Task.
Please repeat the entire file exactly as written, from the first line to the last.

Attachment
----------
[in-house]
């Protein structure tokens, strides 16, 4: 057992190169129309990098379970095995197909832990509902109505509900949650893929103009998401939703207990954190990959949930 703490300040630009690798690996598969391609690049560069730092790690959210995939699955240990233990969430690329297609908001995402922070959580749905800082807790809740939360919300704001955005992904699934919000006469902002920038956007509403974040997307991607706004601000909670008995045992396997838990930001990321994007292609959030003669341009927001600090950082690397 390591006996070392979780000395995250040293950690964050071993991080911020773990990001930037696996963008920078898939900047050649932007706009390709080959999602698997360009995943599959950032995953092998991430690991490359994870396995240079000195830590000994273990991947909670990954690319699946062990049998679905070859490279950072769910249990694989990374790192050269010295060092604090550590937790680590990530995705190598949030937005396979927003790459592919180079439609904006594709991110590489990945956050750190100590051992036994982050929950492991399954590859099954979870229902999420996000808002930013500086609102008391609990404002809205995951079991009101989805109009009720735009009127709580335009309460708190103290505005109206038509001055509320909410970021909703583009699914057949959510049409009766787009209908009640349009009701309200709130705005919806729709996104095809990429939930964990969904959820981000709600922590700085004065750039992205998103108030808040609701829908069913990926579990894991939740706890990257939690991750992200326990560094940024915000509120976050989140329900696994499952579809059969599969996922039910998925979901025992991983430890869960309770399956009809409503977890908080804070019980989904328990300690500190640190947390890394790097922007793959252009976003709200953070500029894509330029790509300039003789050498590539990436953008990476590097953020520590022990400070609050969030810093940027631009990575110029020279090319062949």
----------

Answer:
[in-house]
């Protein structure tokens, strides 16, 4: 057992190169129309990098379970095995197909832990509902109505509900949650893929103009998401939703207990954190990959949930 703490300040630009690798690996598969391609690049560069730092790690959210995939699955240990233990969430690329297609908001995402922070959580749905800082807790809740939360919300704001955005992904699934919000006469902002920038956007509403974040997307991607706004601000909670008995045992396997838990930001990321994007292609959030003669341009927001600090950082690397 390591006996070392979780000395995250040293950690964050071993991080911020773990990001930037696996963008920078898939900047050649932007706009390709080959999602698997360009995943599959950032995953092998991430690991490359994870396995240079000195830590000994273990991947909670990954690319699946062990049998679905070859490279950072769910249990694989990374790192050269010295060092604090550590937790680590990530995705190598949030937005396979927003790459592919180079439609904006594709991110590489990945956050750190100590051992036994982050929950492991399954590859099954979870229902999420996000808002930013500086609102008391609990404002809205995951079991009101989805109009009720735009009127709580335009309460708190103290505005109206038509001055509320909410970021909703583009699914057949959510049409009766787009209908009640349009009701309200709130705005919806729709996104095809990429939930964990969904959820981000709600922590700085004065750039992205998103108030808040609701829908069913990926579990894991939740706890990257939690991750992200326990560094940024915000509120976050989140329900696994499952579809059969599969996922039910998925979901025992991983430890869960309770399956009809409503977890908080804070019980989904328990300690500190640190947390890394790097922007793959252009976003709200953070500029894509330029790509300039003789050498590539990436953008990476590097953020520590022990400070609050969030810093940027631009990575110029020279090319062949």